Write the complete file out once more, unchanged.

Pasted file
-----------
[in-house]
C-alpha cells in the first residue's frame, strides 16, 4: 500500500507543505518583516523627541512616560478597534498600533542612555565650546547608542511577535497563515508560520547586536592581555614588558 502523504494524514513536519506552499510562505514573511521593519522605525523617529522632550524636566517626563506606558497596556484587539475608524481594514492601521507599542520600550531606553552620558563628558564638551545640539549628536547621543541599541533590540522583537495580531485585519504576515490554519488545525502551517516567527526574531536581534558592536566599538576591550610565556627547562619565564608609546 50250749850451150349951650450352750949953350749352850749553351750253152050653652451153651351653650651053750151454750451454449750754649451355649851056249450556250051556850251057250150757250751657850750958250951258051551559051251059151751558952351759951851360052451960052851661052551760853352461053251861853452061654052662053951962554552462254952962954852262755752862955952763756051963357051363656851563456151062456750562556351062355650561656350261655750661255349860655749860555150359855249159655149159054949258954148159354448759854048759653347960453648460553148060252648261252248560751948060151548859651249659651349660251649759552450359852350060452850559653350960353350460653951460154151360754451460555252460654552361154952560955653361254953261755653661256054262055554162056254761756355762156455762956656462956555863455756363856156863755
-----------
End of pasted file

[in-house]
C-alpha cells in the first residue's frame, strides 16, 4: 500500500507543505518583516523627541512616560478597534498600533542612555565650546547608542511577535497563515508560520547586536592581555614588558 502523504494524514513536519506552499510562505514573511521593519522605525523617529522632550524636566517626563506606558497596556484587539475608524481594514492601521507599542520600550531606553552620558563628558564638551545640539549628536547621543541599541533590540522583537495580531485585519504576515490554519488545525502551517516567527526574531536581534558592536566599538576591550610565556627547562619565564608609546 50250749850451150349951650450352750949953350749352850749553351750253152050653652451153651351653650651053750151454750451454449750754649451355649851056249450556250051556850251057250150757250751657850750958250951258051551559051251059151751558952351759951851360052451960052851661052551760853352461053251861853452061654052662053951962554552462254952962954852262755752862955952763756051963357051363656851563456151062456750562556351062355650561656350261655750661255349860655749860555150359855249159655149159054949258954148159354448759854048759653347960453648460553148060252648261252248560751948060151548859651249659651349660251649759552450359852350060452850559653350960353350460653951460154151360754451460555252460654552361154952560955653361254953261755653661256054262055554162056254761756355762156455762956656462956555863455756363856156863755